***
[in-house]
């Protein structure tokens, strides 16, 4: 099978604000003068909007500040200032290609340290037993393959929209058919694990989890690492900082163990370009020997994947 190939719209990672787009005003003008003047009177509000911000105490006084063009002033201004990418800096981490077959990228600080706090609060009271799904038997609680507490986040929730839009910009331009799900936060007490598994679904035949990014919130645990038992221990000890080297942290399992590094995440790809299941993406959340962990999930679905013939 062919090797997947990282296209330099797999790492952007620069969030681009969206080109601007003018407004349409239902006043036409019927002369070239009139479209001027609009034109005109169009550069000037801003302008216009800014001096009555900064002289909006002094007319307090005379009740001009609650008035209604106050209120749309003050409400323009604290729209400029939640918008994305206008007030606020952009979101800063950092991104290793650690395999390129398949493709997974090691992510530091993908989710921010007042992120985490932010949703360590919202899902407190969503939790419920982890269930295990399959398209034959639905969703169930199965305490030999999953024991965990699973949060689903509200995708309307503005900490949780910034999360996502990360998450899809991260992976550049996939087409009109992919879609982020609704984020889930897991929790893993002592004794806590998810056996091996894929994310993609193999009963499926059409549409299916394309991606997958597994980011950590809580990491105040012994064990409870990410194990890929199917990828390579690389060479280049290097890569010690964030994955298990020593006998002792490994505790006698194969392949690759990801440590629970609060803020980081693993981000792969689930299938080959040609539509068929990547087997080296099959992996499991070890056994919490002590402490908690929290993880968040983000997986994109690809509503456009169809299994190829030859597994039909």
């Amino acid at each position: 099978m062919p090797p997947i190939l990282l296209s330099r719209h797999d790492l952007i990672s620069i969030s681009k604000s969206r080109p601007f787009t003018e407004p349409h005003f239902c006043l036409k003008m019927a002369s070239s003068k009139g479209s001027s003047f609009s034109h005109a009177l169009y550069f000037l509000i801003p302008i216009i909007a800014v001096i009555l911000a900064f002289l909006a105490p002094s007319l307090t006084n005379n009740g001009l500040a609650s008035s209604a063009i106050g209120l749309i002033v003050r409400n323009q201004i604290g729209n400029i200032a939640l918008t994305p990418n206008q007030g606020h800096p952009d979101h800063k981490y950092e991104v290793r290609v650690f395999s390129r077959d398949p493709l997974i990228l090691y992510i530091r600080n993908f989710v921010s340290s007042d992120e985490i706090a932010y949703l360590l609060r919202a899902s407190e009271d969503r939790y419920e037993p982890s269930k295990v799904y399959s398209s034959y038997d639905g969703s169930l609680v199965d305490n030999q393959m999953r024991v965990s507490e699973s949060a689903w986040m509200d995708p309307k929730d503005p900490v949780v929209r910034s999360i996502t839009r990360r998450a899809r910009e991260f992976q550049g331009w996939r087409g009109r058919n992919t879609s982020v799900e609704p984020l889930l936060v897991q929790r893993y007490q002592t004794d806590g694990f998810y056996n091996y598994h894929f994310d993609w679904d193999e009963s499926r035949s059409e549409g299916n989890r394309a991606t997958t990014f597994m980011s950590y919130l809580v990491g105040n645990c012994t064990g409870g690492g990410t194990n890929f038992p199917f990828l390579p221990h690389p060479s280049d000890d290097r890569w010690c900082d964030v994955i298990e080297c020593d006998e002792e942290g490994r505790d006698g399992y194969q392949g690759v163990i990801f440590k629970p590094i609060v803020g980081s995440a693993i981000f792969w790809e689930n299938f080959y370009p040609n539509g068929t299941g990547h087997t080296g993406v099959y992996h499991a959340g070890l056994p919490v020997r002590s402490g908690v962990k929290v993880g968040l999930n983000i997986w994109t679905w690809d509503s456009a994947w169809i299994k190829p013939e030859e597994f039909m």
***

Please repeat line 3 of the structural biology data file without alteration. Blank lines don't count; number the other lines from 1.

């Amino acid at each position: 099978m062919p090797p997947i190939l990282l296209s330099r719209h797999d790492l952007i990672s620069i969030s681009k604000s969206r080109p601007f787009t003018e407004p349409h005003f239902c006043l036409k003008m019927a002369s070239s003068k009139g479209s001027s003047f609009s034109h005109a009177l169009y550069f000037l509000i801003p302008i216009i909007a800014v001096i009555l911000a900064f002289l909006a105490p002094s007319l307090t006084n005379n009740g001009l500040a609650s008035s209604a063009i106050g209120l749309i002033v003050r409400n323009q201004i604290g729209n400029i200032a939640l918008t994305p990418n206008q007030g606020h800096p952009d979101h800063k981490y950092e991104v290793r290609v650690f395999s390129r077959d398949p493709l997974i990228l090691y992510i530091r600080n993908f989710v921010s340290s007042d992120e985490i706090a932010y949703l360590l609060r919202a899902s407190e009271d969503r939790y419920e037993p982890s269930k295990v799904y399959s398209s034959y038997d639905g969703s169930l609680v199965d305490n030999q393959m999953r024991v965990s507490e699973s949060a689903w986040m509200d995708p309307k929730d503005p900490v949780v929209r910034s999360i996502t839009r990360r998450a899809r910009e991260f992976q550049g331009w996939r087409g009109r058919n992919t879609s982020v799900e609704p984020l889930l936060v897991q929790r893993y007490q002592t004794d806590g694990f998810y056996n091996y598994h894929f994310d993609w679904d193999e009963s499926r035949s059409e549409g299916n989890r394309a991606t997958t990014f597994m980011s950590y919130l809580v990491g105040n645990c012994t064990g409870g690492g990410t194990n890929f038992p199917f990828l390579p221990h690389p060479s280049d000890d290097r890569w010690c900082d964030v994955i298990e080297c020593d006998e002792e942290g490994r505790d006698g399992y194969q392949g690759v163990i990801f440590k629970p590094i609060v803020g980081s995440a693993i981000f792969w790809e689930n299938f080959y370009p040609n539509g068929t299941g990547h087997t080296g993406v099959y992996h499991a959340g070890l056994p919490v020997r002590s402490g908690v962990k929290v993880g968040l999930n983000i997986w994109t679905w690809d509503s456009a994947w169809i299994k190829p013939e030859e597994f039909m």